Wednesday, 18 October 2017

Chromecast

On a whim I got myself a Google Chromecast device the other day.   It has since become a standard piece of household kit in routine use.  It allows you to send pictures and movies that would appear on your PC or tablet, to a nearby TV screen.


That doesn't sound particularly exciting, but combined with suitable software on the Android tablet, it makes for an improved telly-watching experience.  Mine is an old TV, no internet connectivity and bought before the days of HDTV, and the Chromecast occupies one of its two HDMI slots.

A nice piece of Android software called Molotov lets you watch live TV and record chosen programmes, so together with Chromecast it eliminates the need for both an HD tuner box and a video recorder.   We're free trialling a Netflix sub (for the second time) and the Chromecast eliminates the hassle of having to connect up the tablet to the TV via the HDMI cable every time.   YouTube videos too are easier to watch on the big screen.  The tablet acts like a remote controller.

The thing seems to configure itself easily enough and I got it working in a few minutes.  It didn't start properly again the next day though, and I had to reset the router (i.e. turn it off and on again) to get it to work.  Apart from these teething troubles it seems to work reliably (touch wood).

Picture quality is good; it starts out pretty rought but sharpens up in a few seconds.


Thursday, 12 October 2017

Tuesday, 10 October 2017

Autumn harvest

Anita made this little decorative display in the dining room, all from the garden.


The Dahlias are at the back centre, with, to each side, an orange squash that I grew from seeds I collected from a commercial one that we ate last year.   The green and yellow stripey ones are an acorn squash, variety Harlequin.   The grey one is a small grey Hubbard squash, in fact the smallest one from the plants that I harvested - the other fruits are about 18 inches long, 12 diameter at their widest.   Plus, next to it, the red kuri squash that the French call a potimarron, that is also a Hubbard squash, but a much smaller variety.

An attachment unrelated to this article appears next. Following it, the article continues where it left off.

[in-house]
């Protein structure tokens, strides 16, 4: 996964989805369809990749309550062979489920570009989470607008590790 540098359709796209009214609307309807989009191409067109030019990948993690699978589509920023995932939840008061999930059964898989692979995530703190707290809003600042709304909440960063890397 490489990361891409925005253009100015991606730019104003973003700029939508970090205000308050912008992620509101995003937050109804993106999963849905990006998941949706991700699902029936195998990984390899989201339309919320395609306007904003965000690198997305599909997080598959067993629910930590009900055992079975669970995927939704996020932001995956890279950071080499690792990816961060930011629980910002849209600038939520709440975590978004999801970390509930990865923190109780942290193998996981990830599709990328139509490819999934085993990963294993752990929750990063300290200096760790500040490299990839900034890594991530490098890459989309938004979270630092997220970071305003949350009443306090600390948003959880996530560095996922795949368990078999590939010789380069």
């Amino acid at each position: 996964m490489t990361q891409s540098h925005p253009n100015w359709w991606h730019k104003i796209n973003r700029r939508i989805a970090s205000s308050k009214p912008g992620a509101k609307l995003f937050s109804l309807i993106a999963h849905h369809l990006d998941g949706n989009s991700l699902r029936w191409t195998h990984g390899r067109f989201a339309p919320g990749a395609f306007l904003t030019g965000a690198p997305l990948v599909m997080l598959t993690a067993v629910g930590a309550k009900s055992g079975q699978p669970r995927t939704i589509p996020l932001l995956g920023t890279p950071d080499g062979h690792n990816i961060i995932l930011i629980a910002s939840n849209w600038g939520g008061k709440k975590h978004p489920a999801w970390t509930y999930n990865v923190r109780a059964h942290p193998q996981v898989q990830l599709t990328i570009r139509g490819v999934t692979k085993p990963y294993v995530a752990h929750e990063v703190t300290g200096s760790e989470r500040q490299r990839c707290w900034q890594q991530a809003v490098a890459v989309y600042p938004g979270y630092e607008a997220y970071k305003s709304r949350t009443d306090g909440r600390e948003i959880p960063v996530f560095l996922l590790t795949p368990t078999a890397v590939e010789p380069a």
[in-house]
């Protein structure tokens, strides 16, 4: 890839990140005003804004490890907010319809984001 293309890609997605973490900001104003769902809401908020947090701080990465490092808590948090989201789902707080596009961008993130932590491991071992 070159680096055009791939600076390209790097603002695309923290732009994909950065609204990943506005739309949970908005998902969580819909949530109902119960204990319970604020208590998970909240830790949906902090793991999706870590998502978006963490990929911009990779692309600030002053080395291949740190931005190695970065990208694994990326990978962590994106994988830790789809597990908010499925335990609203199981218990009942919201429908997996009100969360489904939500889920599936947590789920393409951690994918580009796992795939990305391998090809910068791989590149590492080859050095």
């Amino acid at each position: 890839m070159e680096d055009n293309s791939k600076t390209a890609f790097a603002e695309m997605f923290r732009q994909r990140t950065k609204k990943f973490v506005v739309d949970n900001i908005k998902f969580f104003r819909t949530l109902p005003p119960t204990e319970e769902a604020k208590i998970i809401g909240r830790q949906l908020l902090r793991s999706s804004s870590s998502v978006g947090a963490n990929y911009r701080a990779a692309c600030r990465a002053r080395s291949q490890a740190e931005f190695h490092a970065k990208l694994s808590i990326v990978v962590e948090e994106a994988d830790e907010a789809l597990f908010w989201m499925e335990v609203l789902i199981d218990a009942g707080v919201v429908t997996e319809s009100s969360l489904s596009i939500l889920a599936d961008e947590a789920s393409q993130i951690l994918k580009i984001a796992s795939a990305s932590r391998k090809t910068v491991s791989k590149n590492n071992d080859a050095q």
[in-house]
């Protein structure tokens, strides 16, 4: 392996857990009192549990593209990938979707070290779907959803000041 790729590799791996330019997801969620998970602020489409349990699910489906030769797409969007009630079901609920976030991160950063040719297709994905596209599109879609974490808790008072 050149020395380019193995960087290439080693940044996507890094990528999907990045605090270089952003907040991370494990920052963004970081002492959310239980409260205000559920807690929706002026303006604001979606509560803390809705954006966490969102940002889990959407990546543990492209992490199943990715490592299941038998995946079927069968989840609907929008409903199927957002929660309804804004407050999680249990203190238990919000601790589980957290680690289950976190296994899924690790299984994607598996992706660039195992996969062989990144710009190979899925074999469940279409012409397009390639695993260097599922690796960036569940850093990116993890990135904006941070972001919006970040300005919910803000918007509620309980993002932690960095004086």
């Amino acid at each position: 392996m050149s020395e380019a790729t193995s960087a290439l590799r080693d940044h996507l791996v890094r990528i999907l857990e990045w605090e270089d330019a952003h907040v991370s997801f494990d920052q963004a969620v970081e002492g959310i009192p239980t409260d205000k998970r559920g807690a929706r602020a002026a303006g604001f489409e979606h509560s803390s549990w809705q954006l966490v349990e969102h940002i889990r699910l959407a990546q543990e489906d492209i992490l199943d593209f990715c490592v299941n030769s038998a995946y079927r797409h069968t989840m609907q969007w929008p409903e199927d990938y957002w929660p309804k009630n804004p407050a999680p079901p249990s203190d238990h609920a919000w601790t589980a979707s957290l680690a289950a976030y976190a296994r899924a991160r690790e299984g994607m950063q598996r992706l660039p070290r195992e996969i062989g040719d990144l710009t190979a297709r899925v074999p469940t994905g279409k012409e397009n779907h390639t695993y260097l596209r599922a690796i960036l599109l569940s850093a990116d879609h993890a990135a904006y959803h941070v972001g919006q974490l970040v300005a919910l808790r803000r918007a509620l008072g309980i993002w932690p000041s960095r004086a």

Monday, 9 October 2017

Mushroom management

One of the specialist industries around Saumur is the growing of comestible mushrooms.   The deep caves in the soft rock make for ideal growing conditions with constant temperature and humidity.  We visited such a farm while we were there.

The mushrooms are grown for the most part, in small bales of nutrient wrapped in black plastic and with holes cut in, through which the fruiting bodies of the mushrooms grow.  Different recipes of nutrient suit different species of mushrooms, but most seem to be based on straw or hay, with manure added.


The place we went to is called Le Saut aux Loups and claims some 3km of caves under exploitation, of which about 500m are open to visitors.   The displays showed not only current crops of growing mushrooms, but also how they were grown in the past.  Apparently, they used to use internal combustion engines for certain mechanical tasks in the caves.  Despite the (natural) ventilation in place, I bet it made for a nasty working environment.